On March 24th, we read the statement by the TRNC Prime Minister, Mr. Ersin Tatar, in which he stated that the responsibility to take care of the thousands of African students who live in the TRNC lies on those who brought them here. He went further to say that before the covid-19 crisis, this was already a problem and now is the opportunity to “clean them out.” He concluded by saying; ‘This is not racism but we need to protect our citizens.’
Well, Mr. Prime Minister, saying that this is not racism, does not mean what you said is not racist. As a leader, and especially during a time of unprecedented global crisis, one which affects us all in all countries and regions of the world, what we need are words which unite not words which separate us. Your statements were racist, and we will explain why
TRNC Prime Minister Ersin Tatar
Saying something is not racist, but proceeding to make a racist statement does not cancel such statement out. By targeting one group of a population and othering them based on how they look or where they come from, this is in effect racism.
There are about 90,000-100,000 foreign students living and studying in North Cyprus. Why is your problem with the 30,000 Africans? Why do the 30,000 Africans need to be cleaned out? Why should they be cleaned out like dirt? The use of terminologies such as ‘clean them out’ and to describe a certain group of people and exclude them out, instead of addressing their concerns is discriminatory language that is recognized universally as racist.
On January of 2020, you visited the Eastern Mediterranean University’s graduation ceremony and gave a speech calling for unity and compassion. Two months on and at a time when we should be concerned with our common humanity, a time when society needs to be united, you are preaching the politics of polarization. This is not the unity you spoke about!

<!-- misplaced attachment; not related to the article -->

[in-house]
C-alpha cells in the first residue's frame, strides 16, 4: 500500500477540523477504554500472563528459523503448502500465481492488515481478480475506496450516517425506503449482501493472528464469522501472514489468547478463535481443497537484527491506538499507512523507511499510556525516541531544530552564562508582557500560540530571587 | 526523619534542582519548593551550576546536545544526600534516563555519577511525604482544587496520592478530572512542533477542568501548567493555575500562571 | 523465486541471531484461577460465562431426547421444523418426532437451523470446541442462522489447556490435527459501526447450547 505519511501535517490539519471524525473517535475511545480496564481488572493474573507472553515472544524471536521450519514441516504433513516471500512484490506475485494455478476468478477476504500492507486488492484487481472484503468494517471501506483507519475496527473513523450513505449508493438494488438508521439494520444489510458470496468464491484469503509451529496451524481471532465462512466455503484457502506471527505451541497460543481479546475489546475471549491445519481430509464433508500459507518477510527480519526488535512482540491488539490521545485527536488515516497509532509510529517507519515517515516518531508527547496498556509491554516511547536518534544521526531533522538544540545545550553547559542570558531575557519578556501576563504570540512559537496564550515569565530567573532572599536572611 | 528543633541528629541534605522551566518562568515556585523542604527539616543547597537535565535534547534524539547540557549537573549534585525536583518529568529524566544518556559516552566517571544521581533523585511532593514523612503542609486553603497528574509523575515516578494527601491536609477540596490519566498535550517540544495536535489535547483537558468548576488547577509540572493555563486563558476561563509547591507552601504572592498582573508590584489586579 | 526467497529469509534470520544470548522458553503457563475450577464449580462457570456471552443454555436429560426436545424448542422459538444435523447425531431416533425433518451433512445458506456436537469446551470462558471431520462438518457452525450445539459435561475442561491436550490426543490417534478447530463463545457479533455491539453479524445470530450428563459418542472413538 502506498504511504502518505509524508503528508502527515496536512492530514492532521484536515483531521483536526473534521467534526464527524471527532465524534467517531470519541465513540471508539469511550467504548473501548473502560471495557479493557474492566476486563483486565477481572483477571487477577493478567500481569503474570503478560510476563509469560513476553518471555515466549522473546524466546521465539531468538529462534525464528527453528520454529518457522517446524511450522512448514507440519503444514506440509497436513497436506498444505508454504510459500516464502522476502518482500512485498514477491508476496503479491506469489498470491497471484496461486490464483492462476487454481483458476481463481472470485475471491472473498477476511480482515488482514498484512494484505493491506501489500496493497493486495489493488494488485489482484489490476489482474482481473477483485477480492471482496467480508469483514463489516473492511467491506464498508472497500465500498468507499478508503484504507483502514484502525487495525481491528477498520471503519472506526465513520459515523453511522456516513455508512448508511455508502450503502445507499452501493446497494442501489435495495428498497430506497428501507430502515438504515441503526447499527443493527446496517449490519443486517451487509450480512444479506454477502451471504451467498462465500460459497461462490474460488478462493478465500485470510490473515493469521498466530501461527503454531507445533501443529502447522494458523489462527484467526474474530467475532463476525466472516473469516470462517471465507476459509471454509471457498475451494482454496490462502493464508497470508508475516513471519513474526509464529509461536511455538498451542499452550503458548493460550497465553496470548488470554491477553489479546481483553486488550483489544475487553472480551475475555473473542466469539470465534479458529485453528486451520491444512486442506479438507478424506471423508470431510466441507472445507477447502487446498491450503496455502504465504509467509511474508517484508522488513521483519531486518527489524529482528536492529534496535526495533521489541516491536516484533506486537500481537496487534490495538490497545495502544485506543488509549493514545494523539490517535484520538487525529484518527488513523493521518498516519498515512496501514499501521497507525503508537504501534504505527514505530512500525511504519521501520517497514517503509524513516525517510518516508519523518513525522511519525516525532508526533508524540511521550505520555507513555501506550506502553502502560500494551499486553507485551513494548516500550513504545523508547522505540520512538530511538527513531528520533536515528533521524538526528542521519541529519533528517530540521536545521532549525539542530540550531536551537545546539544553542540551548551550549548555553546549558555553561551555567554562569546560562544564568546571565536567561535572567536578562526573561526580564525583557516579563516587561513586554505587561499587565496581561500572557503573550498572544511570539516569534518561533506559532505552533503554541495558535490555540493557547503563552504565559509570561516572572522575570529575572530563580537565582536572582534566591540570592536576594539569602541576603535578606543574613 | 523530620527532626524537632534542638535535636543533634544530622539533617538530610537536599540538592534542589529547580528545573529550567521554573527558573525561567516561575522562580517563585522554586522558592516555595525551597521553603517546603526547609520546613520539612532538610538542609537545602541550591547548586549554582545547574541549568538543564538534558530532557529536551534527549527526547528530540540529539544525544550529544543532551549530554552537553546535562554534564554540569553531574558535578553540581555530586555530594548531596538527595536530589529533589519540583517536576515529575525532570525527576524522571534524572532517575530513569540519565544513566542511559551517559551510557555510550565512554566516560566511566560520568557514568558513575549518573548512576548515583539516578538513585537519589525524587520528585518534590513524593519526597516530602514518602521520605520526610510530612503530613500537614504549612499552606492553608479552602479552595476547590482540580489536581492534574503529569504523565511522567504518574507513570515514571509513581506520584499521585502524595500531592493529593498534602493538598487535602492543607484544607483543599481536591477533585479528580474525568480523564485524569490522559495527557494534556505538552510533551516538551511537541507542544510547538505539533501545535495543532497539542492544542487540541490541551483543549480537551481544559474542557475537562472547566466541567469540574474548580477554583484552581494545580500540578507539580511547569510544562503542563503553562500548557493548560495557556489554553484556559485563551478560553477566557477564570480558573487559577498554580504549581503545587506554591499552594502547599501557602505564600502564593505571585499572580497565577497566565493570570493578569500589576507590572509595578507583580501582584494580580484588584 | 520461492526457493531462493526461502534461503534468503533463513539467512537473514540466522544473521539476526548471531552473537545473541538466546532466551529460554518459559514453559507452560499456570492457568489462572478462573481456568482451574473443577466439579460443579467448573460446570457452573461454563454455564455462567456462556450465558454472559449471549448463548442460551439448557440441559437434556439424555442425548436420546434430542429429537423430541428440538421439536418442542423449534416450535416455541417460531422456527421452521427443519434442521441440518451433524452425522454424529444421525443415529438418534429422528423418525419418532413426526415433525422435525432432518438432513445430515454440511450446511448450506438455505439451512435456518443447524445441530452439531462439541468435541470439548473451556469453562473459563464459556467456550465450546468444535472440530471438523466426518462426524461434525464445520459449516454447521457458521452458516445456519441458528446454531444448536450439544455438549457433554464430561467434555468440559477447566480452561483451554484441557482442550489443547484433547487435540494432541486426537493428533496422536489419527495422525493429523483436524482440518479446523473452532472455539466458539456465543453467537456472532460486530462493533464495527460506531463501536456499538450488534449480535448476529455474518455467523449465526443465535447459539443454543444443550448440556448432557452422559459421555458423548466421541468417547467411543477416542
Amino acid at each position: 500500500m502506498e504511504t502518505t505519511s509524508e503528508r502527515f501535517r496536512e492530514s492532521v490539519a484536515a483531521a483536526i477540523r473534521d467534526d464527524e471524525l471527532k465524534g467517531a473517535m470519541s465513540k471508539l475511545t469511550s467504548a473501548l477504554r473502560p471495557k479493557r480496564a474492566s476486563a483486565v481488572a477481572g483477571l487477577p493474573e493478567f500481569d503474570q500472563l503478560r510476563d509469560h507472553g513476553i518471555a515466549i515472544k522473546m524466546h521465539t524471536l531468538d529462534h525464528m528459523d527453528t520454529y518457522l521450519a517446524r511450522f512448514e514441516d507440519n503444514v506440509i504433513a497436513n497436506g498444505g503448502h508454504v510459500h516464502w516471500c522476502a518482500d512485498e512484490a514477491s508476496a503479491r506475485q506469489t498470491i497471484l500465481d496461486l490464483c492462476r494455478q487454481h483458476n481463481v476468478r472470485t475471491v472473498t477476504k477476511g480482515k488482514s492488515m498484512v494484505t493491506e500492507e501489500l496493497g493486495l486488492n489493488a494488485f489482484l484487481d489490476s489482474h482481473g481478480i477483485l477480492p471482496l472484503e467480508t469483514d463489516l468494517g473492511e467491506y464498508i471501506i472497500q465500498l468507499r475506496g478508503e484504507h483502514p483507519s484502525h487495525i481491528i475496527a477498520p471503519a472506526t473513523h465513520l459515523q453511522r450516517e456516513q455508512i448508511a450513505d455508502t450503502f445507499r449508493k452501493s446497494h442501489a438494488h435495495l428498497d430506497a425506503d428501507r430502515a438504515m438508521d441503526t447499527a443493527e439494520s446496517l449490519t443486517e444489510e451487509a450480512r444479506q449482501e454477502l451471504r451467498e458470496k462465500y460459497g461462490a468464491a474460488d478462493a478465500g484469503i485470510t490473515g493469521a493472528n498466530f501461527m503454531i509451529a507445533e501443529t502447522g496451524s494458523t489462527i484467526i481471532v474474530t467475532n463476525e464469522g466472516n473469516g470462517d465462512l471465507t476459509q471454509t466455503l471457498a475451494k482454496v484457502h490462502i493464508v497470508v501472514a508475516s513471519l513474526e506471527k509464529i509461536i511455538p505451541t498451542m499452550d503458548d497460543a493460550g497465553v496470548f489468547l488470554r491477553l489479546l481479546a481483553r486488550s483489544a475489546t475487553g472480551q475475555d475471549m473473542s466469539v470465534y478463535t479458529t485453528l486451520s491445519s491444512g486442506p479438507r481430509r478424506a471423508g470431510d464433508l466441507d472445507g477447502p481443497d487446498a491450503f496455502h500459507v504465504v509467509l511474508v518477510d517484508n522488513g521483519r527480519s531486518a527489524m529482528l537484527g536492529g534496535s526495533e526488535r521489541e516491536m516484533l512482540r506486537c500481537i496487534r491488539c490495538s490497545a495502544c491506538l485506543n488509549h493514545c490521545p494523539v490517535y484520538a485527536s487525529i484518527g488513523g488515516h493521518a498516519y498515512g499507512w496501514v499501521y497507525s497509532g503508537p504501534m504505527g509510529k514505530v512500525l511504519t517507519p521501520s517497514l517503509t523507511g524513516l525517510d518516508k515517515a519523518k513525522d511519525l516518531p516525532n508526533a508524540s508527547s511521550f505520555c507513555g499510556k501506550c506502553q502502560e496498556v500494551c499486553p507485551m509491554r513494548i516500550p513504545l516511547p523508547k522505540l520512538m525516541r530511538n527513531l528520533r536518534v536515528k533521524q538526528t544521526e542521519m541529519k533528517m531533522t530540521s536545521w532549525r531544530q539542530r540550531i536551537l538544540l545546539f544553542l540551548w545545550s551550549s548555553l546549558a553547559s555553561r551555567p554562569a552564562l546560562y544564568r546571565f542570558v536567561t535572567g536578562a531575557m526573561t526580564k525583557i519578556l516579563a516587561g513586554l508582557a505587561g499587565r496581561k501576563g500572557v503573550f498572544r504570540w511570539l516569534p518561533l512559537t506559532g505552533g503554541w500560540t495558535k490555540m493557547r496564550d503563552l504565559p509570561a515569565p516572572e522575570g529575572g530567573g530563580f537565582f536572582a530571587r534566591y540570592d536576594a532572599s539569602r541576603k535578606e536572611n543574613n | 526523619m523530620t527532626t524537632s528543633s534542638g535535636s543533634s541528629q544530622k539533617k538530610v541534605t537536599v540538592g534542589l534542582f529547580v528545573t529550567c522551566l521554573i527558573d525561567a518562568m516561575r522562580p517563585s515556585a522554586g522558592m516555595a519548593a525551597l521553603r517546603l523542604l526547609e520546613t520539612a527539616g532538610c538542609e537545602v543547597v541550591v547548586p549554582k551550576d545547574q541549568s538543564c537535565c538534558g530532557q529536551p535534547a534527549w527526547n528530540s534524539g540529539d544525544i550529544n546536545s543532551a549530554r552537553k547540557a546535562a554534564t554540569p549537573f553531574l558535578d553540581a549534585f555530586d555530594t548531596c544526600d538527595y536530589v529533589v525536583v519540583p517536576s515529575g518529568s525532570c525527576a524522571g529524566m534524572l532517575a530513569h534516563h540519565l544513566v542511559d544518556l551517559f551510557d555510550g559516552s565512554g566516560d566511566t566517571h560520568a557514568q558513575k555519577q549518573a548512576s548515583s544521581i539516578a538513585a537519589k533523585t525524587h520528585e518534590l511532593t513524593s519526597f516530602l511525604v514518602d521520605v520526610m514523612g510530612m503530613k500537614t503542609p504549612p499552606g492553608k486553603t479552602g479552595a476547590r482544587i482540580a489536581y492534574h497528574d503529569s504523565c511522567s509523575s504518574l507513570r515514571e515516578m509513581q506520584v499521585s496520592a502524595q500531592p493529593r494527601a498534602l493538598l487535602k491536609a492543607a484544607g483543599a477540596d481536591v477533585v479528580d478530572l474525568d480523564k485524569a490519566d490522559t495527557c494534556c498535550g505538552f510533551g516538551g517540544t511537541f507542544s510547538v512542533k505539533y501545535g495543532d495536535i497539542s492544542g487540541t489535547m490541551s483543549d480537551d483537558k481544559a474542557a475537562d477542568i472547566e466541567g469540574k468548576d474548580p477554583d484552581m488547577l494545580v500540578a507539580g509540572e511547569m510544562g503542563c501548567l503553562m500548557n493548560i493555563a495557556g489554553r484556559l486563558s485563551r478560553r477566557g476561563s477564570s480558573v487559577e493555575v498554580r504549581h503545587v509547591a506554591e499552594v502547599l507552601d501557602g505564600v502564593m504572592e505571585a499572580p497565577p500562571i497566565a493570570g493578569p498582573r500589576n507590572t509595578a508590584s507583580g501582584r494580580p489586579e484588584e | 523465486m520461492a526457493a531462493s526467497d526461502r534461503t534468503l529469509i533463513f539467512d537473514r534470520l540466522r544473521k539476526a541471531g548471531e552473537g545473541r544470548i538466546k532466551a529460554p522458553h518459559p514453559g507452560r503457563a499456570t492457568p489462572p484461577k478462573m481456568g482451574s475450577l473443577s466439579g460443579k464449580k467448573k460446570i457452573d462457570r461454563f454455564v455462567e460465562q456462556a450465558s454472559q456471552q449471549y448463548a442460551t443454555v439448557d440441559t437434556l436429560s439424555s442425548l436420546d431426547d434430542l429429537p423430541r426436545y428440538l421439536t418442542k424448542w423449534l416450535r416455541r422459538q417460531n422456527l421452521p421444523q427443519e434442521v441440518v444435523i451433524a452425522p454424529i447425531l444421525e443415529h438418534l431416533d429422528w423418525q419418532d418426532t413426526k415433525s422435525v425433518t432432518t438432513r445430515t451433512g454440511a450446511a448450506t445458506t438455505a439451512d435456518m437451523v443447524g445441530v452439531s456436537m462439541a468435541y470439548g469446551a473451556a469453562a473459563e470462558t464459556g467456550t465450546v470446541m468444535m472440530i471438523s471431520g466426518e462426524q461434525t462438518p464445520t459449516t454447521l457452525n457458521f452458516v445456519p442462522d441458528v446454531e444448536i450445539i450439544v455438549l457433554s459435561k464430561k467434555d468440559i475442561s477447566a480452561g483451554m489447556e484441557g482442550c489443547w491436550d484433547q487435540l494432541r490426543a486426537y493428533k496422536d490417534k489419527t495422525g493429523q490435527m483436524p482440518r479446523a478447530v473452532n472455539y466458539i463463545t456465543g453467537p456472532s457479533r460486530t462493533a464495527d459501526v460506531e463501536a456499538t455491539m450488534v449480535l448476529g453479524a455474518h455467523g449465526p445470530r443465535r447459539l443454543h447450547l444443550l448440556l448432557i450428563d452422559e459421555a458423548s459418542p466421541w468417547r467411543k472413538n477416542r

Not only are your statements racist, but they lack compassion too. Many of these African students are sponsored by their families, and these families live in countries which have been severely affected by the Covid-19 crisis, leading to the adoption of drastic measures which has seen many families lose jobs and incomes – measures which have also reduced the operational capacities of banks making money transfer virtually impossible. To make matters worse, your government shut down MoneyGram, and Western Union operates for only half a day. So, how do you expect these students to get money from their families? How do you expect them to feed and take care of themselves? Yes, there are hundreds of students, not only African students who work paid jobs alongside going to school. Is this a crime? The world over, students study and at the same time work to earn money to take care of themselves. It is inconsiderate on your part to dismiss their concerns in times of need.
Foreign students in VOIS Cyprus
When we read your statements we were not only sad but also disappointed, because it lacks proper insight into the system which has forced many students (not only African students) to have to work in hotels, resorts, restaurants and so on and so forth. A majority of these students are deceived into coming to study in North Cyprus by agents who are employed by institutions of learning who receive their licenses to operate as universities from your government institutions. Despite many students over the years calling for this industry of agents to be regulated, nothing has ever been done. So, when some of these students are deceived and trafficked into coming to study here, do not only try to deport them or ‘clean them out’, ask how they got here in the first place. Some of these institutions of higher learning which have licenses are nothing but charlatan universities and frankly should not be operational. Yet they are! Perhaps your office should pay a visit to some of these institutions so that you see for yourself what we talk about